Virtual PhD and a Cup of Tea: Letters as People: Emotion and Information in the Correspondence of German-Jewish Refugees from Nazism 1933-45

Monday 12th June @ 18:30pm – 20:00pm

This event is organised as part of the Holocaust Letters exhibition events series organised by the Holocaust and Genocide Research Partnership. 

The 1930s/40s saw thousands of German-Jewish refugees seek asylum in locations across the world, with the by-product being the enforced fracturing of family networks and the shared world in which they inhabited. During this period, contact between separated family members continued, albeit minimised, with the aim of gaining information on the health and location of loved ones being of primary importance. Abruptly, space was injected into close familial relationships, with letters acting as the bridge between separated parties and thus creating their own metaphysical ‘epistolary space’ often in replacement of physical spaces. Conversations on emigration efforts, familial life and geopolitical concerns moved from within the home on to pieces of paper, as family units dispersed. Discussions altered and adapted into a new epistolary space, albeit one often burdened with the ineffability of their situation.  

In this presentation, postgraduate researcher Charlie Knight will discuss the correspondences of five families whose archives are held in both private collections and public institutions. The presentation will touch upon a number of key research questions including: How did the writers and addressees understand the role and importance of these letters? What emotional strategies can be identified within the correspondences? How is information/knowledge disused and transferred within this new ‘epistolary space’? And what early knowledge of the Holocaust could be ascertained from these objects? Finally this presentation will reflect on the methodology and place of the researcher within this project, as well as the letters’ hapticity and materiality.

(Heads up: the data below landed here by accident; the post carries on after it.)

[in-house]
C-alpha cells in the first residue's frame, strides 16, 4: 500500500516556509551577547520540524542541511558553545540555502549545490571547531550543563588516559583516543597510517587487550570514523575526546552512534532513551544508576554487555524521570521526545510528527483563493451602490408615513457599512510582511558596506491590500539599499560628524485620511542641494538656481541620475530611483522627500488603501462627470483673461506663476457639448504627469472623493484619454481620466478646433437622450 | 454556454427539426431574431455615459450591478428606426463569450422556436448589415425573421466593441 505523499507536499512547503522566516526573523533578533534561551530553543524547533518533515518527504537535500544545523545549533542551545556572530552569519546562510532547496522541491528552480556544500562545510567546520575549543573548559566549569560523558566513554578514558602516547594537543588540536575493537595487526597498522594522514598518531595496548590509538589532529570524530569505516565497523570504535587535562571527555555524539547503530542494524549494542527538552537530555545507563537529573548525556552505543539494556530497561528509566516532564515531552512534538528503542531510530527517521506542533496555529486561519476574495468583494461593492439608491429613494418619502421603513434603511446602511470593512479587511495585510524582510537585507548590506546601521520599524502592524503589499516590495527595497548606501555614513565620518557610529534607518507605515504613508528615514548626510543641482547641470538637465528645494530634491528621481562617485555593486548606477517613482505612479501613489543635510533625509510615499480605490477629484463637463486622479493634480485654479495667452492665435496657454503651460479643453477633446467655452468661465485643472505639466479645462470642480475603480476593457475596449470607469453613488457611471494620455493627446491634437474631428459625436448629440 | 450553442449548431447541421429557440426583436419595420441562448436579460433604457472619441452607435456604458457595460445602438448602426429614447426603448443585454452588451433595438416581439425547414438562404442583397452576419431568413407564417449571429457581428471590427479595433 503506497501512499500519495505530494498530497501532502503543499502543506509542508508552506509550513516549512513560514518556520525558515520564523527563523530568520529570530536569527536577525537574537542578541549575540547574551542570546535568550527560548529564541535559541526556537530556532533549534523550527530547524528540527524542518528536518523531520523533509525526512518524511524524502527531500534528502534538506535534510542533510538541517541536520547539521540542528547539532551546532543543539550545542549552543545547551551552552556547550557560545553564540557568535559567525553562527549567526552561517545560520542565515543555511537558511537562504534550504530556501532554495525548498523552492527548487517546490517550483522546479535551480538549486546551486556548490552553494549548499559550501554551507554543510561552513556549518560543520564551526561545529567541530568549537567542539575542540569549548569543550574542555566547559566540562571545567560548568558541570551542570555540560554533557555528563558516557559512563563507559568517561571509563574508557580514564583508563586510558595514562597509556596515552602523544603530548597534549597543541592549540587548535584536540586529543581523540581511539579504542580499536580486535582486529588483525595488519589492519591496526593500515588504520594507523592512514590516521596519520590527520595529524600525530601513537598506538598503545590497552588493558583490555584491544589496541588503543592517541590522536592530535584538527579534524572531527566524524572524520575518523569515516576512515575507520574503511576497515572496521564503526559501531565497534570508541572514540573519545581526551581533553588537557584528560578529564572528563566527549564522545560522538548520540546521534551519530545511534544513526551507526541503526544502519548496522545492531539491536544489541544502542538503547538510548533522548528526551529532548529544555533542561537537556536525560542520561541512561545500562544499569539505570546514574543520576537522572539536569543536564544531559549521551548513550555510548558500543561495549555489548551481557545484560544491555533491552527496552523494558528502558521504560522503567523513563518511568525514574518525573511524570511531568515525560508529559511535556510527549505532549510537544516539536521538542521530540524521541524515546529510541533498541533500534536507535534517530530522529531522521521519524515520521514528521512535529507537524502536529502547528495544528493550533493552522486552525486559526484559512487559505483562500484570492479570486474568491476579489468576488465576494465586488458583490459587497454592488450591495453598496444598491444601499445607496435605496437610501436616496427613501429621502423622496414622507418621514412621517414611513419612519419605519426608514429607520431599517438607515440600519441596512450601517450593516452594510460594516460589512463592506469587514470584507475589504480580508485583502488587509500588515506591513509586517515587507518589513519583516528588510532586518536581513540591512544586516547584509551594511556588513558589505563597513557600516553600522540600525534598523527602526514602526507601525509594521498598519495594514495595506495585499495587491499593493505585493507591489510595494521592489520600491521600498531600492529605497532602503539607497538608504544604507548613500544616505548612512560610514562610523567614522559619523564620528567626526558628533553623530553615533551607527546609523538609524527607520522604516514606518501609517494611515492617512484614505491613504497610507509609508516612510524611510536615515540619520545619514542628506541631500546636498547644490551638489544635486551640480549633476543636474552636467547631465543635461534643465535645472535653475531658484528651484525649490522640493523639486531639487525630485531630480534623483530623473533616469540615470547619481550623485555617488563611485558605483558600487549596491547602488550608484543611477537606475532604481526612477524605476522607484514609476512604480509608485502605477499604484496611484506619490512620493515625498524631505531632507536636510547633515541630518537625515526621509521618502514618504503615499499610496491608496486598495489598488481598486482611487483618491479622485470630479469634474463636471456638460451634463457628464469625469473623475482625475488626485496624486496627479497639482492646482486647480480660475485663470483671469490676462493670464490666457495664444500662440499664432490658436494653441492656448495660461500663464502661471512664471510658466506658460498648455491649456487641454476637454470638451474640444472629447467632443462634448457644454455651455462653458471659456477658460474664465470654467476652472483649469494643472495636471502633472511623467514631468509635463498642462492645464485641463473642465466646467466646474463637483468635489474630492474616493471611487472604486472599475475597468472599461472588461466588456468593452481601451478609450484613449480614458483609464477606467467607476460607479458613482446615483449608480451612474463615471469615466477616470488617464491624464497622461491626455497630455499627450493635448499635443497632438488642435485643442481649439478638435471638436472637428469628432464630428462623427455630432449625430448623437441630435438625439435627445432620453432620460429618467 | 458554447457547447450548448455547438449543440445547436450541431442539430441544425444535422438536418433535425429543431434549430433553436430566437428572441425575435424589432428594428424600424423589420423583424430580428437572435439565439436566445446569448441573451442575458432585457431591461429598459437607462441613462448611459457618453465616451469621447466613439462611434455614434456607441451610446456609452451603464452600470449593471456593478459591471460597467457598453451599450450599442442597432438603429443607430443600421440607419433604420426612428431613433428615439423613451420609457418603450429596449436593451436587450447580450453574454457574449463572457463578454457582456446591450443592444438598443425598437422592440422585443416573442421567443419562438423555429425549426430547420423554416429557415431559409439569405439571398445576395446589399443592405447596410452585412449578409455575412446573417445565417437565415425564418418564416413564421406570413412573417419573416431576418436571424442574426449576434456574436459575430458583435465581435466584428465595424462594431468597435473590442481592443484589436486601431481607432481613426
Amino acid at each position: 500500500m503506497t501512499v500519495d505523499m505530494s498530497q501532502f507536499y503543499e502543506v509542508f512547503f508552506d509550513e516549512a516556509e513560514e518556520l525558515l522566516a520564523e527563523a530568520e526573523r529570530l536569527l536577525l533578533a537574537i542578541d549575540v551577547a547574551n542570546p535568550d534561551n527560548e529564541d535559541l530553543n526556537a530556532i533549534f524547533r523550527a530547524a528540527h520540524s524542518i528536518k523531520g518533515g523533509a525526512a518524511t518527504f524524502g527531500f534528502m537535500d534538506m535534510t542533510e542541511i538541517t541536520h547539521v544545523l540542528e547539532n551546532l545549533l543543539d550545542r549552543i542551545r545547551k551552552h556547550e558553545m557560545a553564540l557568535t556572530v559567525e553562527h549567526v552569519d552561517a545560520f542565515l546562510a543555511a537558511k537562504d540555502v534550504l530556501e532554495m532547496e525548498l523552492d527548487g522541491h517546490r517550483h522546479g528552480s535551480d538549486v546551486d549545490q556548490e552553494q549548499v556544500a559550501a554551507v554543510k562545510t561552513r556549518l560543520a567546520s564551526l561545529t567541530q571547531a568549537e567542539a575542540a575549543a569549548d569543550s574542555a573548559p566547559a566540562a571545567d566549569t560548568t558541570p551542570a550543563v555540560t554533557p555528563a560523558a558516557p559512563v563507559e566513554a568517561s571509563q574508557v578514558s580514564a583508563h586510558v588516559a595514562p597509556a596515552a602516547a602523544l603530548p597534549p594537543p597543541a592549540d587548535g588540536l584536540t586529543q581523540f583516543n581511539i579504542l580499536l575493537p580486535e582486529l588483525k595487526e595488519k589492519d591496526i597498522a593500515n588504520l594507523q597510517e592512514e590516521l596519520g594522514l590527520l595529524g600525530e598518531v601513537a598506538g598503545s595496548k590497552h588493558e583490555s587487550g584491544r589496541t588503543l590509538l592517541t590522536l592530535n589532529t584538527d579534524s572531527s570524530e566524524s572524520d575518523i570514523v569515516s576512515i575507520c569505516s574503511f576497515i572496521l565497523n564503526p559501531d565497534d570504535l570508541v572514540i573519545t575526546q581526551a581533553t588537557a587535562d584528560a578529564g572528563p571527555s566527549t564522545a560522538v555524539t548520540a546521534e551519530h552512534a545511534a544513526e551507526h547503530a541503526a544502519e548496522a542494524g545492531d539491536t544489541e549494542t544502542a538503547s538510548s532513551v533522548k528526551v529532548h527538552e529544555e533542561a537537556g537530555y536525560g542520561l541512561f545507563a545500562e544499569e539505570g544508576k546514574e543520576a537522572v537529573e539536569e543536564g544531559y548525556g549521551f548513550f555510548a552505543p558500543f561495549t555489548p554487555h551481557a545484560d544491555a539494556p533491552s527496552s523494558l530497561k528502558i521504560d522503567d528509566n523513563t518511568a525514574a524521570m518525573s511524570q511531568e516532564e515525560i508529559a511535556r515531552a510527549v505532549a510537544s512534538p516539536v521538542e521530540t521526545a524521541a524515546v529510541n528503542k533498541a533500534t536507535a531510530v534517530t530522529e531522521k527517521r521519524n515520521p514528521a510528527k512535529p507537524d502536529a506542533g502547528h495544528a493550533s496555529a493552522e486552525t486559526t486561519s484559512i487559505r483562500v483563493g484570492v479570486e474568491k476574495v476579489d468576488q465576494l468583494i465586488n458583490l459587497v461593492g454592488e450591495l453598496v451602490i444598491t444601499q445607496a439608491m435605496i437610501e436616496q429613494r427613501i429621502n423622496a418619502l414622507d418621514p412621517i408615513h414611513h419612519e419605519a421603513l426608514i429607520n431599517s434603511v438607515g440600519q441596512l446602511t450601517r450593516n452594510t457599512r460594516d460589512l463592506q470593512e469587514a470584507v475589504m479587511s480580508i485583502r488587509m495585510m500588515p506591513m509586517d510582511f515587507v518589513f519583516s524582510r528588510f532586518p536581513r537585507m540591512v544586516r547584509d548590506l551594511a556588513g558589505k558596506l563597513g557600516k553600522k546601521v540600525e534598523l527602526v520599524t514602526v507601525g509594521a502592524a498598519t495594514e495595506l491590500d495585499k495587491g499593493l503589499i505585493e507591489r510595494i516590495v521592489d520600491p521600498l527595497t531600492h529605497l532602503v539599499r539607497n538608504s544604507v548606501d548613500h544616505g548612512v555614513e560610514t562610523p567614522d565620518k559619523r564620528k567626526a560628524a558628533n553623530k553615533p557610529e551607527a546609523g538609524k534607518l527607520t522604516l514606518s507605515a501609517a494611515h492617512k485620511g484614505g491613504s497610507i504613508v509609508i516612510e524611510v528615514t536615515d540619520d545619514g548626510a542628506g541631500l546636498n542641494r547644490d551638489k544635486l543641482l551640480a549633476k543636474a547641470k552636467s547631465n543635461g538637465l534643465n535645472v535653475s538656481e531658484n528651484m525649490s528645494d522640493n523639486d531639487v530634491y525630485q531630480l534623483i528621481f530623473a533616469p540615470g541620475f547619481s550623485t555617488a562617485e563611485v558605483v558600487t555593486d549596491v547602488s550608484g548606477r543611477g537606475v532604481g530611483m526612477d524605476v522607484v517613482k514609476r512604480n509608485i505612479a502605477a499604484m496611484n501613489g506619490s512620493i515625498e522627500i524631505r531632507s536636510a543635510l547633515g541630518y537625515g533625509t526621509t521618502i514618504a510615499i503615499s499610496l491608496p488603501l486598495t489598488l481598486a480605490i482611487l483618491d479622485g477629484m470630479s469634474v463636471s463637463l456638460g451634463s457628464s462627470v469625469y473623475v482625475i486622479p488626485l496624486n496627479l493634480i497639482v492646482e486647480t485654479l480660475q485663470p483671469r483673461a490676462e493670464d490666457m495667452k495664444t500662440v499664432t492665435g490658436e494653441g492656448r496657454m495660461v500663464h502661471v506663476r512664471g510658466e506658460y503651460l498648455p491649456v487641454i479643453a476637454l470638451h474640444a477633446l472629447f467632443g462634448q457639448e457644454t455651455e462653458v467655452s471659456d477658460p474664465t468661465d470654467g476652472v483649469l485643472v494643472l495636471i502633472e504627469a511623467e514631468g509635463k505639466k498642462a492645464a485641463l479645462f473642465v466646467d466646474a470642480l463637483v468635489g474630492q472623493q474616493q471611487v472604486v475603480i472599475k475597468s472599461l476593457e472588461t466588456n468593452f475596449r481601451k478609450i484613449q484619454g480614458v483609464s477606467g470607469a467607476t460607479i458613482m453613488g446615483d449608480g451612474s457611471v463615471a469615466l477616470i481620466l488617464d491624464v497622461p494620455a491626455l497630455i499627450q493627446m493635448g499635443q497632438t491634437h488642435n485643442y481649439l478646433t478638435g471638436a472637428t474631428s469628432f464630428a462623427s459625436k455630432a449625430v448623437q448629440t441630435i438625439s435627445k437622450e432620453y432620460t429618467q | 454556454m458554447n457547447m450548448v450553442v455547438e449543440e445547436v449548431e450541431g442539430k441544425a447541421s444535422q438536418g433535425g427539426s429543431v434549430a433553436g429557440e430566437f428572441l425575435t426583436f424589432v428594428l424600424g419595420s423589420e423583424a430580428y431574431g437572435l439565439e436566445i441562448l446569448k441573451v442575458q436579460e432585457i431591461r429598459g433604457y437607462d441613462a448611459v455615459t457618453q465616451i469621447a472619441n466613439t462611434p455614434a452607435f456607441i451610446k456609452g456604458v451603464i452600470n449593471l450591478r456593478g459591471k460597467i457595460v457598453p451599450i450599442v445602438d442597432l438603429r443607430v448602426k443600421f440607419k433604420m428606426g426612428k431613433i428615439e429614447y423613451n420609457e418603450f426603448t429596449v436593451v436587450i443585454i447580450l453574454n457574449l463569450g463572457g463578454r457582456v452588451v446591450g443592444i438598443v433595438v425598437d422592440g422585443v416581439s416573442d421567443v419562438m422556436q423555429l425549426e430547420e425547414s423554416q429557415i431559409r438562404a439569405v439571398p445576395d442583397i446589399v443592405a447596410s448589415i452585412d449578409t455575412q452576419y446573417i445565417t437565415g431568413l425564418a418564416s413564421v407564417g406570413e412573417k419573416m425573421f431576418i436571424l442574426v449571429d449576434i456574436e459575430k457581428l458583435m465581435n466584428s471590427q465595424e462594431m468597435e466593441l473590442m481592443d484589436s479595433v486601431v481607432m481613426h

Charlie Knight is a Postgraduate Researcher at the Parkes Institute for the Study of Jewish/non-Jewish Relations at the University of Southampton. He is funded by the Wolfson Postgraduate Scholarship in the Humanities for his research into German-Jewish refugees from Nazism in Britain. Charlie was the joint postgraduate representative for the British and Irish Association for Holocaust Studies in the 2021/22 academic year, and currently teaches German History at the School of Slavonic and Eastern European Studies at UCL. He is also the co-organiser of the international workshop ‘Letter Writing in Holocaust Studies’ held at the Wiener Holocaust Library, and has himself spoken at conferences in the UK, Germany and Israel. His most recent publication ‘Constructing narratives: considerations in the letters of Theodor M. W. Hirschberg and his family’ was published in Jewish Culture and History in 2022. 

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